In response to recent events, this year September 11th has been declared:
International Read a Book Day
For an explanation, take a look at this excellent video:
For my part, I’m suggesting that everyone spend at least some time tomorrow “reading about a religion you do not practice”. A group of us over at LibraryThing.com will be reporting in on when/where/what we read. I’ll also be adding new posts here describing what I read and my thoughts and reactions.
I’ll be reading from one or more of the following books (gathered from my own bookshelf and the religion section of the local branch of my library):
Judaism: An anthology of the key spiritual writings of the Jewish tradition edited and interpreted by Arthur Hertzberg Inviting God In by Rabbi David Aaron What I Wish My Christian Friends Knew about Judaism by Robert Schoen What Do Muslims Believe? by Ziauddin Sardar Islam: A Short History by Karen Armstrong No god but God by Reza Aslan The Wisdom of the Prophet: Sayings of Muhammad translated by Thomas Cleary Reading Lolita in Tehran by Azar Nafisi
I’ll also be attending a “Prayerful Action” gathering at a local Episcopal Church where a Professor of World Religion will teach us about the Qur’an and guide us in reading selections from it “as an expression of honor and respect.”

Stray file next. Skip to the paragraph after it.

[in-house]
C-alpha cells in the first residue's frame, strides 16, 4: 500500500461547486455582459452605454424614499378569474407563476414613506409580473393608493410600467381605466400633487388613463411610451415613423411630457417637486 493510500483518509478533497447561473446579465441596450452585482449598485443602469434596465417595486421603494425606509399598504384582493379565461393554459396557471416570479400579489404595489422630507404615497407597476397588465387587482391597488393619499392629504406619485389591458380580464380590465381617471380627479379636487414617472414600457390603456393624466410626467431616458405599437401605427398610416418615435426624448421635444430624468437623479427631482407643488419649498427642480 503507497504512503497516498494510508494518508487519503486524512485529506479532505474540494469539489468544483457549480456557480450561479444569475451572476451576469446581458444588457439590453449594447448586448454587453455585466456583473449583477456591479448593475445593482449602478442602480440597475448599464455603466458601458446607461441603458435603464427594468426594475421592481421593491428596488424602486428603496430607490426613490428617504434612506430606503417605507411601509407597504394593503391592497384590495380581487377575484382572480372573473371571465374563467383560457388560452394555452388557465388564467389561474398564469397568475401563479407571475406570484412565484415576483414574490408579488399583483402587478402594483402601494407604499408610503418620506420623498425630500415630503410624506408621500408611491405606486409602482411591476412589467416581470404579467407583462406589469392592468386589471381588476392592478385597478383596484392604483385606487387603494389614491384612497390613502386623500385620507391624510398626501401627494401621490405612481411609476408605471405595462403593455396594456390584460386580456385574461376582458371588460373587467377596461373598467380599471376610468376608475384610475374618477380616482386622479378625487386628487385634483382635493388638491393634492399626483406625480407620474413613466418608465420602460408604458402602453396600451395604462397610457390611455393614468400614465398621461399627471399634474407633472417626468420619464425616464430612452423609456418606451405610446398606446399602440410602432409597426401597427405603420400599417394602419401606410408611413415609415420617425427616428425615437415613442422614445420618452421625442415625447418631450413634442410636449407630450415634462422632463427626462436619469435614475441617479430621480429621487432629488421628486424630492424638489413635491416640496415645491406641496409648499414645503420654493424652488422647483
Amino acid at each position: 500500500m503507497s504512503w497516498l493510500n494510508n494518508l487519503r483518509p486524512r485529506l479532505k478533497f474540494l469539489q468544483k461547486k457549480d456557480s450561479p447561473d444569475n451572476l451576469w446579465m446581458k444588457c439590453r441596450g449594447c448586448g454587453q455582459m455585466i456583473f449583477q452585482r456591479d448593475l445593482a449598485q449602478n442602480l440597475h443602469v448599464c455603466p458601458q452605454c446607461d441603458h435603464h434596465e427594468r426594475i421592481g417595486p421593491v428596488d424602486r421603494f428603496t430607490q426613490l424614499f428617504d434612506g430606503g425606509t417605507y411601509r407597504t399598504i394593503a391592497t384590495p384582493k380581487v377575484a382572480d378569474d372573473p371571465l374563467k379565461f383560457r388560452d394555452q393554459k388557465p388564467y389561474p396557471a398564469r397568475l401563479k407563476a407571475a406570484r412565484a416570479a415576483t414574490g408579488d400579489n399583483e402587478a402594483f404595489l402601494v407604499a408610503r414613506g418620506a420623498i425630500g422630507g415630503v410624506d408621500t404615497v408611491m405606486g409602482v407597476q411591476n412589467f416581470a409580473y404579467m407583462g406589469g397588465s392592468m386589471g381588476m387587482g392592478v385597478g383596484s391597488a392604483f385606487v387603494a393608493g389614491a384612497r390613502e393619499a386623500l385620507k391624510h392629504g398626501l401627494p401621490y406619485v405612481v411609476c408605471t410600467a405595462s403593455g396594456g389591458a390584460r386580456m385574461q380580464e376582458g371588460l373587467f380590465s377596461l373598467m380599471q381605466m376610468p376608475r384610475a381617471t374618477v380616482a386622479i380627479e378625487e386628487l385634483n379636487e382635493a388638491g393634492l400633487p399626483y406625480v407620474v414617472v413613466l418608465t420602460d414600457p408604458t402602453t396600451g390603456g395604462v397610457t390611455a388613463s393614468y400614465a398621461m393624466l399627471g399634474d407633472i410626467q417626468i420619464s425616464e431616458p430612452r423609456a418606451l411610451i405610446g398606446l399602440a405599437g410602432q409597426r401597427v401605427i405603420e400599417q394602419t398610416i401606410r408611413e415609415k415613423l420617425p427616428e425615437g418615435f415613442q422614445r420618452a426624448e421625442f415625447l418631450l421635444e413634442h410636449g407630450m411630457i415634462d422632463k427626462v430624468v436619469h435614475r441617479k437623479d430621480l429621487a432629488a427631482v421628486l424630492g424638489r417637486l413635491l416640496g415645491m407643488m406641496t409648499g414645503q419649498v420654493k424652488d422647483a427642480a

So please join International Read a Book Day and if you don’t have your own blog, add your reflections here at Lucidia!
A Song to Sing, A Life to Live: Reflections on Music as Spiritual Practice by Don Saliers and Emily Saliers (2005) San Francisco, CA: Jossey-Bass.
Book review by Lucinda DeWitt
An inspiring book about music and its ability to stir our souls. Beginning with their own stories as musicians (Emily as half of the folk-duo the Indigo Girls, Don as a well known church musician and theologian), the father-daughter Saliers explore music as a spiritual practice. Their discussion/conversation includes: the bodily and sensory experience of music, music across the lifespan, how music can bring us together as well as divide us, how music shapes our identity, music’s role in grieving, and music’s role in work for social justice. The spiritual aspect of music is woven throughout these topics; different perspectives on spirituality are included.
I truly enjoyed this book. It reminded me why I still consider myself a musician (though I rarely play anymore). I’m inspired to rediscover my own “songline,” the story of who I am as revealed through the music I love.
My only criticism is that sometimes the flow of the writing is uneven, but that is to be expected when two rather different perspectives and voices try to join together. Each individual voice is strong, but together their differences sometimes impinge on the harmony. Still, all in all, the underlying message of the song comes through.
My favorite quotation from the book: “whenever music touches us deeply, the potential for transformation exists. What we think and what we perceive about the world and about ourselves can change. What music calls to your restless heart? Where in music does your soul encounter an aspect of reality that shatters your complacency or your fear?” (p. 174-175)